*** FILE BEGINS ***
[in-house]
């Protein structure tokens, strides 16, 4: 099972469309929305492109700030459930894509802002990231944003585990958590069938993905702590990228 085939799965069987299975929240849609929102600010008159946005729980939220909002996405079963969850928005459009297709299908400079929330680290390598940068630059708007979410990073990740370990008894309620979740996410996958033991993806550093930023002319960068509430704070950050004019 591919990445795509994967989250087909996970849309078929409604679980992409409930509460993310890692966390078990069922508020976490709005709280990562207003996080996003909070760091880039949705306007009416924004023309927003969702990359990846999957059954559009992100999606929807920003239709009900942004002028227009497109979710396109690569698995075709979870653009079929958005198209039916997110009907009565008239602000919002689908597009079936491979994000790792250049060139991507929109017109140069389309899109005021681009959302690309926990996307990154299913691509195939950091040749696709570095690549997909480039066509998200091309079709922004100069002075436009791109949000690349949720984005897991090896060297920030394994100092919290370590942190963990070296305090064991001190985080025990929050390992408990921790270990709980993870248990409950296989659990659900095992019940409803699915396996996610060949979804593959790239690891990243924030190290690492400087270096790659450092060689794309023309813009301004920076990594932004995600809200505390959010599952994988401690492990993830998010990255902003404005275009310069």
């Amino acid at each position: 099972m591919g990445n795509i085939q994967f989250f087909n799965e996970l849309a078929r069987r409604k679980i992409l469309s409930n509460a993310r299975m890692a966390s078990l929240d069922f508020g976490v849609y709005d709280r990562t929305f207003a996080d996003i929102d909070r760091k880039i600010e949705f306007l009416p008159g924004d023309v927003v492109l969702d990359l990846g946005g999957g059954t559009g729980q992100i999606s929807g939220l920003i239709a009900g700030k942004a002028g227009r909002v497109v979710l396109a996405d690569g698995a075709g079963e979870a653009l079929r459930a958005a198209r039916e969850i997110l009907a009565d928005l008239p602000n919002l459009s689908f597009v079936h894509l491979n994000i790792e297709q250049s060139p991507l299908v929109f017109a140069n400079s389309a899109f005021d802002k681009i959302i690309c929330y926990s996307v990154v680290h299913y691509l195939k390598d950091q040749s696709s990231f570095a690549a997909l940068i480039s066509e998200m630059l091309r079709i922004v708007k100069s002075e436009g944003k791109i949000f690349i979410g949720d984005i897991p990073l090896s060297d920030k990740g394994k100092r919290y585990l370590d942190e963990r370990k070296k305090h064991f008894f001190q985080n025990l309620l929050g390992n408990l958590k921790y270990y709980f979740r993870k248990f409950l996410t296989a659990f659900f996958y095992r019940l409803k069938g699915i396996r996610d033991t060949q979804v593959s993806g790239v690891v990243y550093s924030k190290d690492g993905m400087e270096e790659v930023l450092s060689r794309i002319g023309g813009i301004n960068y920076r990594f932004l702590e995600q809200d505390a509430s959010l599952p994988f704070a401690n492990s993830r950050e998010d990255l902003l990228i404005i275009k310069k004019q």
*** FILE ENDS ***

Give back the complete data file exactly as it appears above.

[in-house]
């Protein structure tokens, strides 16, 4: 099972469309929305492109700030459930894509802002990231944003585990958590069938993905702590990228 085939799965069987299975929240849609929102600010008159946005729980939220909002996405079963969850928005459009297709299908400079929330680290390598940068630059708007979410990073990740370990008894309620979740996410996958033991993806550093930023002319960068509430704070950050004019 591919990445795509994967989250087909996970849309078929409604679980992409409930509460993310890692966390078990069922508020976490709005709280990562207003996080996003909070760091880039949705306007009416924004023309927003969702990359990846999957059954559009992100999606929807920003239709009900942004002028227009497109979710396109690569698995075709979870653009079929958005198209039916997110009907009565008239602000919002689908597009079936491979994000790792250049060139991507929109017109140069389309899109005021681009959302690309926990996307990154299913691509195939950091040749696709570095690549997909480039066509998200091309079709922004100069002075436009791109949000690349949720984005897991090896060297920030394994100092919290370590942190963990070296305090064991001190985080025990929050390992408990921790270990709980993870248990409950296989659990659900095992019940409803699915396996996610060949979804593959790239690891990243924030190290690492400087270096790659450092060689794309023309813009301004920076990594932004995600809200505390959010599952994988401690492990993830998010990255902003404005275009310069």
């Amino acid at each position: 099972m591919g990445n795509i085939q994967f989250f087909n799965e996970l849309a078929r069987r409604k679980i992409l469309s409930n509460a993310r299975m890692a966390s078990l929240d069922f508020g976490v849609y709005d709280r990562t929305f207003a996080d996003i929102d909070r760091k880039i600010e949705f306007l009416p008159g924004d023309v927003v492109l969702d990359l990846g946005g999957g059954t559009g729980q992100i999606s929807g939220l920003i239709a009900g700030k942004a002028g227009r909002v497109v979710l396109a996405d690569g698995a075709g079963e979870a653009l079929r459930a958005a198209r039916e969850i997110l009907a009565d928005l008239p602000n919002l459009s689908f597009v079936h894509l491979n994000i790792e297709q250049s060139p991507l299908v929109f017109a140069n400079s389309a899109f005021d802002k681009i959302i690309c929330y926990s996307v990154v680290h299913y691509l195939k390598d950091q040749s696709s990231f570095a690549a997909l940068i480039s066509e998200m630059l091309r079709i922004v708007k100069s002075e436009g944003k791109i949000f690349i979410g949720d984005i897991p990073l090896s060297d920030k990740g394994k100092r919290y585990l370590d942190e963990r370990k070296k305090h064991f008894f001190q985080n025990l309620l929050g390992n408990l958590k921790y270990y709980f979740r993870k248990f409950l996410t296989a659990f659900f996958y095992r019940l409803k069938g699915i396996r996610d033991t060949q979804v593959s993806g790239v690891v990243y550093s924030k190290d690492g993905m400087e270096e790659v930023l450092s060689r794309i002319g023309g813009i301004n960068y920076r990594f932004l702590e995600q809200d505390a509430s959010l599952p994988f704070a401690n492990s993830r950050e998010d990255l902003l990228i404005i275009k310069k004019q």